Full Report: K Kameda-Munoz
By Joe Koizumi
Japanese southpaw Koki Kameda (24-1, 15 KOs), 118, acquired the vacant WBA bantamweight belt as he finally caught ex-WBA 115-pound champ Alexander Munoz (35-4, 27 KOs), 118, dropped him with a left-right combination in the last round and pounded out a unanimous decision over twelve hot frames on Sunday in Saitama, Japan. The official tallies were as follows: Levi Martinez (US) 115-111, Pint Prayadsab (Thailand) 116-109, and Jose Roberto Torres (Puerto Rico) 117-109, all in favor of the 24-year-old Kameda. The referee was Roberto Ramirez (Puerto Rico).
For Kameda it was his third belt in as many different divisions, but it was true Munoz, 31, wasn’t who he used to be, and neither had any credentials in this 118-pound category.
It was a see-saw affair as Munoz kept throwing roundhouse punches, and Kameda defended himself with a peek-a-boo guard and occasionally countered with southpaw lefts. The sixth saw Munoz penalized a point because of repeated rabbit punches.
In the final session Kameda came out fighting and exploded a left-right combination to the fading Venezuelan and sent him reeling to the deck. Kameda had him at bay and almost stunned him again with solid shots to the groggy ex-champ.
Koki Kameda at first acquired the WBA 108-pound belt by a hotly disputed decision over Venezuelan Juan Landaeta. He gained the WBC flyweight throne by defeating compatriot Daisuke Naito, but lost it to the interim titleholder Pongsaklek Wongjongkam. Koki escaped from the flyweight division, jumped up to the bantam class by skipping the 115-pound division.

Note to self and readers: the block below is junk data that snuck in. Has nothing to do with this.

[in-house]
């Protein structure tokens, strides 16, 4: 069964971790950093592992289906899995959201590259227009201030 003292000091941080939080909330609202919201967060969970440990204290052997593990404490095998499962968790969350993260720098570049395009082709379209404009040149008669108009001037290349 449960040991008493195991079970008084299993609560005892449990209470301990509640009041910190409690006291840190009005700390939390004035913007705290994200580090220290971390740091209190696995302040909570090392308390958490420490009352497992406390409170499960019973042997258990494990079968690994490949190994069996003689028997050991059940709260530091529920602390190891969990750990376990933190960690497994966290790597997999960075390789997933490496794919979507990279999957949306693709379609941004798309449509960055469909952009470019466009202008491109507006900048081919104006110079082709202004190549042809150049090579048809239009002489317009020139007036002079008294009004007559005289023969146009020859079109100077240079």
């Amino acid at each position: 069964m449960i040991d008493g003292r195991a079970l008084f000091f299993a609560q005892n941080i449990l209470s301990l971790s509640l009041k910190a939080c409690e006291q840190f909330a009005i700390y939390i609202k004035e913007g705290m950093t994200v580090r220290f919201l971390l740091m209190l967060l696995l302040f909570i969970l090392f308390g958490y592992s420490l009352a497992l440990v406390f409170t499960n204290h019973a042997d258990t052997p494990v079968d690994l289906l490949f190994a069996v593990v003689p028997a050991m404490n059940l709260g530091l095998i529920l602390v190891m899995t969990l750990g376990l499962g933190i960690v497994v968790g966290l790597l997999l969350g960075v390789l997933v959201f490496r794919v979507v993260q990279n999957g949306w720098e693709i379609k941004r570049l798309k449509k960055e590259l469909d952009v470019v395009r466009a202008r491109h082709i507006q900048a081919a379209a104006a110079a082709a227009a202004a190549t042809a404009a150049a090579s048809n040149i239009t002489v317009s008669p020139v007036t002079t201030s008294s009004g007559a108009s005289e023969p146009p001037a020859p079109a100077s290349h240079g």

Munoz, previously 7-0 against Japanese opponents in all world title bouts here, was expected to still possess his weapon and threat, but he miserably proved to be only a shell of himself. He kept missing looping lefts and rights. Munoz attempted to score with body shots to the younger Kameda, but his body punches seems least effective. Probably Munoz had already lost his power-punching due to his decline on speed.
Munoz, in round one, started throwing wild punches to the cautious Japanese southpaw. He also took the second as he kept tossing wild combinations, regardless of precision.
The third and fourth might go to Kameda, who cleverly won points by throwing countering lefts economically just after Munoz missing roundhouse punches.
Munoz tried to stop the mobility of Kameda by throwing solid body shots, winning points in the fifth through seventh sessions. But Munoz was penalized a point for rabbit punches midway in round six.
As Munoz was obviously slowing down, Kameda occasionally landed solid lefts to win the seventh through tenth rounds.
In the twelfth and final session, Kameda displayed his youth and superior stamina in flooring the veteran Munoz to confirm his victory.
Kameda said after his victory, “I’m happy to dedicate this victory to my supporters and my family. I wish to be a good champion.” If so, we hope he will face a formidable challenger to be called the champion now that we see this elimination bout abruptly took place without our clear understanding based upon our common sense in boxing.
We, in Japan, have had dual-class world champs such as Fighting Harada (112, 118), Kuniaki Shibata (126, 130), Hiroki Ioka (105, 108), Takanori Hatakeyama (130, 135), Hideki Todaka (115, 118), and Koki Kameda (108, 112). Even if Kameda surpassed the seniors just on the number of championships he conquered, we hope he will never mention he is superior to those. Please not.
WBA supervisor: Alan Kim.
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